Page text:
Tuesday, July 20, 2004

The greatest trick Riedel ever played was convincing the wine world....

Don't know if you've ever had the misfortune of sitting through a presentation on Riedel's crystal wine glasses, but the basic pitch is that they claim that the actual shape of the glass causes the wine to hit your tongue in such a way as to bring out the best in the wine.  They actually make an entire line of differently shaped wine glasses so that you don't have to soil your tastebuds by having a wine with a base of white seashell minerality poured onto your tastbuds for crisp apple tart.  Check it out for yourself, I can't make this stuff up....
Now, as a serious collector you can't pour your guests Cabernet in a Chardonnay glass anymore!  Non!  You must have a set of each major varietal (at a cost of roughly $125 for a set of 6)!  Assuming regular breakage (hey, these aren't made of stainless steel), we're talking over $1,000 for a decent set of drinking glasses!!!
That's the beauty of it all and a tip of the cap to the marketing genius of Riedel (not that it takes much to part the wine snobs from their money).  The best part is that it's a complete scam!  Tasting room employees and wine educators think its pretty funny, but do little to dispel the myth.  Want to help?
Try this.  Put 5 pours from the same bottle into four glasses intended for that varietal and a fifth "ringer" glass that feels the same on the lips and is of the same height, but not intended for that varietal (try for a Bordeaux-based red and a Burgundy-based white for example).  If Riedel is correct, you should be able to pick out the ringer every time........."hmmmmm, wait - let me try those again.  Are you sure one of the glasses is different?"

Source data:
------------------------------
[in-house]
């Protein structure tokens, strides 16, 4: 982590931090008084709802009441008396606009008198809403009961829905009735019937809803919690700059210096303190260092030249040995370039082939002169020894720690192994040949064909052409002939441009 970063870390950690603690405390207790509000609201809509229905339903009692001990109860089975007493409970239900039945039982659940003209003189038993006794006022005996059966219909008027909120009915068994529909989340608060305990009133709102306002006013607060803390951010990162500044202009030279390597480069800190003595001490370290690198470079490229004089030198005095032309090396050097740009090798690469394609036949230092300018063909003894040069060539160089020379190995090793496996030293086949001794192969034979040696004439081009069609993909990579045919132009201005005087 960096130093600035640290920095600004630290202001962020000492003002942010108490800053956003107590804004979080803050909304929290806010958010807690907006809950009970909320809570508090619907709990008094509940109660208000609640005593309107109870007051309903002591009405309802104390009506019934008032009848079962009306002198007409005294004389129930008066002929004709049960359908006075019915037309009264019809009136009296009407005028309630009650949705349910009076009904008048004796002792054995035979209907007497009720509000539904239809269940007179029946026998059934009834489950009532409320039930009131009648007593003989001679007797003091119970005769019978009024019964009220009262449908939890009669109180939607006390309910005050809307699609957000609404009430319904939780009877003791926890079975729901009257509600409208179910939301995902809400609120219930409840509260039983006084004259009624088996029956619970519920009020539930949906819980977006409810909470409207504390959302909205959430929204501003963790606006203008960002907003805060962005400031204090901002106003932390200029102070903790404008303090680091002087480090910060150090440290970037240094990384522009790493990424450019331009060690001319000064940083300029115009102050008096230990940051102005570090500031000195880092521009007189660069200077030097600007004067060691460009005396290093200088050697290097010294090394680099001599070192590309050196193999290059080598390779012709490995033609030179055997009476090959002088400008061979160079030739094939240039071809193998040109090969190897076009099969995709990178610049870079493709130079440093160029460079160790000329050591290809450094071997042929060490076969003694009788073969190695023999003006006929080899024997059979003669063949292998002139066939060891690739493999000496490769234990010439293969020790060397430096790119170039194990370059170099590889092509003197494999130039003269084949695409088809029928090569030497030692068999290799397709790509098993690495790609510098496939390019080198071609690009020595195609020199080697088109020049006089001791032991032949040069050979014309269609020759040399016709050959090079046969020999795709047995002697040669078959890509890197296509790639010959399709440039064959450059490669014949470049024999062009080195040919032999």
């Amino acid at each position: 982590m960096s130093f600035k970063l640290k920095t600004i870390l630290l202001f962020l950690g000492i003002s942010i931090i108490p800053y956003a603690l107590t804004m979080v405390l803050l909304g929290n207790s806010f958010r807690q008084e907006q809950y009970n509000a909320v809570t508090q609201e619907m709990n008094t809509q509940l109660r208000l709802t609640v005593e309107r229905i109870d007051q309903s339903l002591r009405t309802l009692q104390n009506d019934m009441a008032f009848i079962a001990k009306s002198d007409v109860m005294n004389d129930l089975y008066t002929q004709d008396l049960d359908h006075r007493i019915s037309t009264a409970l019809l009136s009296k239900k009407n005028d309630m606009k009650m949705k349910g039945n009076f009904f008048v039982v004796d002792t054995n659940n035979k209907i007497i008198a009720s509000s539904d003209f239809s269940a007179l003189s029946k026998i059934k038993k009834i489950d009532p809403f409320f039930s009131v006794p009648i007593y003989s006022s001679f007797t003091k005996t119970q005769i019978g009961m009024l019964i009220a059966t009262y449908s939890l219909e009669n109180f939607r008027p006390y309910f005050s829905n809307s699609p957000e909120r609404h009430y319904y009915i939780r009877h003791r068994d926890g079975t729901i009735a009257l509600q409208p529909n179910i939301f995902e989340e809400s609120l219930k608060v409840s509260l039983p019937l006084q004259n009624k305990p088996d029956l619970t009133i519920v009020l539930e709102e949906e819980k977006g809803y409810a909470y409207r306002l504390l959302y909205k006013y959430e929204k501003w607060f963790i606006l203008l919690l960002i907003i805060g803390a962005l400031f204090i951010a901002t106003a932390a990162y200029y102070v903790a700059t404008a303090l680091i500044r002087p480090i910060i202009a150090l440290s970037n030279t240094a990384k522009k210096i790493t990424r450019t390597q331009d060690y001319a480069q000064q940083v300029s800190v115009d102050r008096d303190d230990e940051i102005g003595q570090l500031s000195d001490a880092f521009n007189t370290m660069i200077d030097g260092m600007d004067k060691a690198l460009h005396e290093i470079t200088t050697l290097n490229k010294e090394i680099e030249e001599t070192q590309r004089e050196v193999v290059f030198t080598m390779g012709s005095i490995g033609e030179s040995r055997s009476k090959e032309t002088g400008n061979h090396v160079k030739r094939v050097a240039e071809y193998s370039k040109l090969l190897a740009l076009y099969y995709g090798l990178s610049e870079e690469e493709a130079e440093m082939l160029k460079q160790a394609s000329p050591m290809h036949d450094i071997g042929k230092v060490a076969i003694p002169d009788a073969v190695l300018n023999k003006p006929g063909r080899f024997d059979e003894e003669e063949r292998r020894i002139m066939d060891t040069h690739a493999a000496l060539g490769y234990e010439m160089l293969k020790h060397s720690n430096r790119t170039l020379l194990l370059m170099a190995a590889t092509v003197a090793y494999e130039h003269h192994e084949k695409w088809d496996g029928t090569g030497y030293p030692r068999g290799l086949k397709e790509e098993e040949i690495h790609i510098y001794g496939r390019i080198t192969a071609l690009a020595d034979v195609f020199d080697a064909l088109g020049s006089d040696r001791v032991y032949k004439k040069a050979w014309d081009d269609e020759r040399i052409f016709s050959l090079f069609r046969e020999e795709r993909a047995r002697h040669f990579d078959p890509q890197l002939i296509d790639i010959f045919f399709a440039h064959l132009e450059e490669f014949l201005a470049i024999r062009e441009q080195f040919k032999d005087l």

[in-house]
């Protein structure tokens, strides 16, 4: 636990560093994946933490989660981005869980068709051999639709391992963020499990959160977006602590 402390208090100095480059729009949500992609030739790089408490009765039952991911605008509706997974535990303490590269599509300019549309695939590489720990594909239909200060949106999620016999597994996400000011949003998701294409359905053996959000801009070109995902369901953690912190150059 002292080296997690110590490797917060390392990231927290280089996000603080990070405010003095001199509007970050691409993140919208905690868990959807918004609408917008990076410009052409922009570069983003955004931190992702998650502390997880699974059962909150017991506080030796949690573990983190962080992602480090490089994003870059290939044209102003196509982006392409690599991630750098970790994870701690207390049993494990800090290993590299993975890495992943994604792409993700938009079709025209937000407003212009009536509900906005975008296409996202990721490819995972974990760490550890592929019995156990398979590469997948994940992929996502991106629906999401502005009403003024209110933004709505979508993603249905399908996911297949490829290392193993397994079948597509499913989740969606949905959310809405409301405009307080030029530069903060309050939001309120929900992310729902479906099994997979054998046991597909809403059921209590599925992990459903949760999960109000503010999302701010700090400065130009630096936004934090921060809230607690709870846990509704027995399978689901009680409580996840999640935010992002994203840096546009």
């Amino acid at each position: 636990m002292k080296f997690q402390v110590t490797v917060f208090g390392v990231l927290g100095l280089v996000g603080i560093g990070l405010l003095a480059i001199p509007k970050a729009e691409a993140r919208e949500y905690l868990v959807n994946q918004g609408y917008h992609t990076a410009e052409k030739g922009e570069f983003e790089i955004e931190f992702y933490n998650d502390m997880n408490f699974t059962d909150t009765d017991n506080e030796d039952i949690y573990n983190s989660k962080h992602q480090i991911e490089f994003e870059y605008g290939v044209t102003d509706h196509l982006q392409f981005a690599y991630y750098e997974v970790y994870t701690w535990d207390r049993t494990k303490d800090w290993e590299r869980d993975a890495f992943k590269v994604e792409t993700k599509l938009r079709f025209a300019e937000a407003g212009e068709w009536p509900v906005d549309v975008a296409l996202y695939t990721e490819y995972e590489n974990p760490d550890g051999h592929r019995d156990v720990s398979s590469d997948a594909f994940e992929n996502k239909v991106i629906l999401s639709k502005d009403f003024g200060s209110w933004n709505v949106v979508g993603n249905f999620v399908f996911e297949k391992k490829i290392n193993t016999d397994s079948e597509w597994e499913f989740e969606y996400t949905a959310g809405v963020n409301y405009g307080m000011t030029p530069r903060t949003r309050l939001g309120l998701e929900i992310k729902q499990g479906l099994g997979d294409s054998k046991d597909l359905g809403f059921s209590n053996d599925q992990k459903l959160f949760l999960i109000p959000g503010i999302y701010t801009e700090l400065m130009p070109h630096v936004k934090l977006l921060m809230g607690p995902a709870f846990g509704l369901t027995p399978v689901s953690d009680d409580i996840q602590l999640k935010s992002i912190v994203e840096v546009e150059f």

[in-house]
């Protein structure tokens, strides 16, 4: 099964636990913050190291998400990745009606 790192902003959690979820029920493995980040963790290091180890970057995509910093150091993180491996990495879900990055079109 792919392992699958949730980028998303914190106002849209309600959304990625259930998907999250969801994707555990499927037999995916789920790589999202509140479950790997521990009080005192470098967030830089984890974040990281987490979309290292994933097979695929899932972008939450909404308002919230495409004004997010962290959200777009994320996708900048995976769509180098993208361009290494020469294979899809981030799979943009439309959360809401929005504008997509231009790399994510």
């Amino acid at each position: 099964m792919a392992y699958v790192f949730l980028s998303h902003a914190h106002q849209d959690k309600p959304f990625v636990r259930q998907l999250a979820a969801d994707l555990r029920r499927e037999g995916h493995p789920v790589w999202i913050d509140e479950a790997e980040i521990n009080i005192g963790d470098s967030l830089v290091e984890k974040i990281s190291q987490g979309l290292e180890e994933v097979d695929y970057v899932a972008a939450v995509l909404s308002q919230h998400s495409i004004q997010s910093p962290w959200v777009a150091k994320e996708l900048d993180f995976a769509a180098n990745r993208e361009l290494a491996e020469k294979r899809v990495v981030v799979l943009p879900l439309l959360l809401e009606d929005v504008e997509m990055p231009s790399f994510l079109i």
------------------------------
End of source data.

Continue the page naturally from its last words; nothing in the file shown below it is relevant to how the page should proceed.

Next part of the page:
The kicker though, has to be that they have specially designed water glasses! My! Now if your water has a little sulphurous note to it, and you'd like to showcase that to your dinner guests, you can select specific water glasses for the job...perhaps a water glass highlighting the minerality of the local groundwater instead? Just the right accent for that feral 'Possum Almandine you're serving to the out-of-town relatives this fall.    Tres Martha Stewart!
And don't even get me started on how stupid it is to buy leaded glassware to use for acidic beverages like wine...decanters & glassware with lead content will leach it into the wines.
What idiots!


Blogger Combat Doc said...

I was abartender at the Biltmore in Miami and I agree with you. 150 by the glass and even if Reidel was right most wont notice the difference. I personally use their single malt glass because its really cool.

July 20, 2004 9:48 AM  
Anonymous Anonymous said...

To make matters worse the quality of their crystal has gone down. I recently bought a set of the Chianti "Vinum" stems (because I liked the way they looked not because I believe any of the pseudo-science). The mark on the base says "RIEDEL", whereas on some older glasses I have, also "Vinum" I believe, the mark is "JR". The stem of these new glasses has a visible seam that you can easily feel as you spin the glass between your fingers. Also the base is much thicker and rough around the edge. I carefully compared these new glasses to my older ones and the difference is quite noticeable. They're going back to Amazon forthwith! The glasses you get at Crate & Barrel are of much better quality in my opinion. Has anyone else noticed this?

July 24, 2004 4:14 PM  
Anonymous Anonymous said...

While I definitely don't believe that the shape of a glass can "cause the wine to hit your tongue in such a way as to bring out the best in the wine," it has long been known that the shape of the glass dramatically affects the aromas of the wine. I've definitely experienced this myself and it's quite astonishing the first time you realize it. If you accept this as true, and if you also understand that most of what we taste is actually aroma (given that our tastebuds are just set up to perceive sour, sweet, bitter, salty, and umami) then it's pretty logical to assert that a glass can change your initial perception of the taste of a wine.

However, once you've got that gulp in your mouth and have swished it around a bit, the glass has nothing to do with how it tastes to you.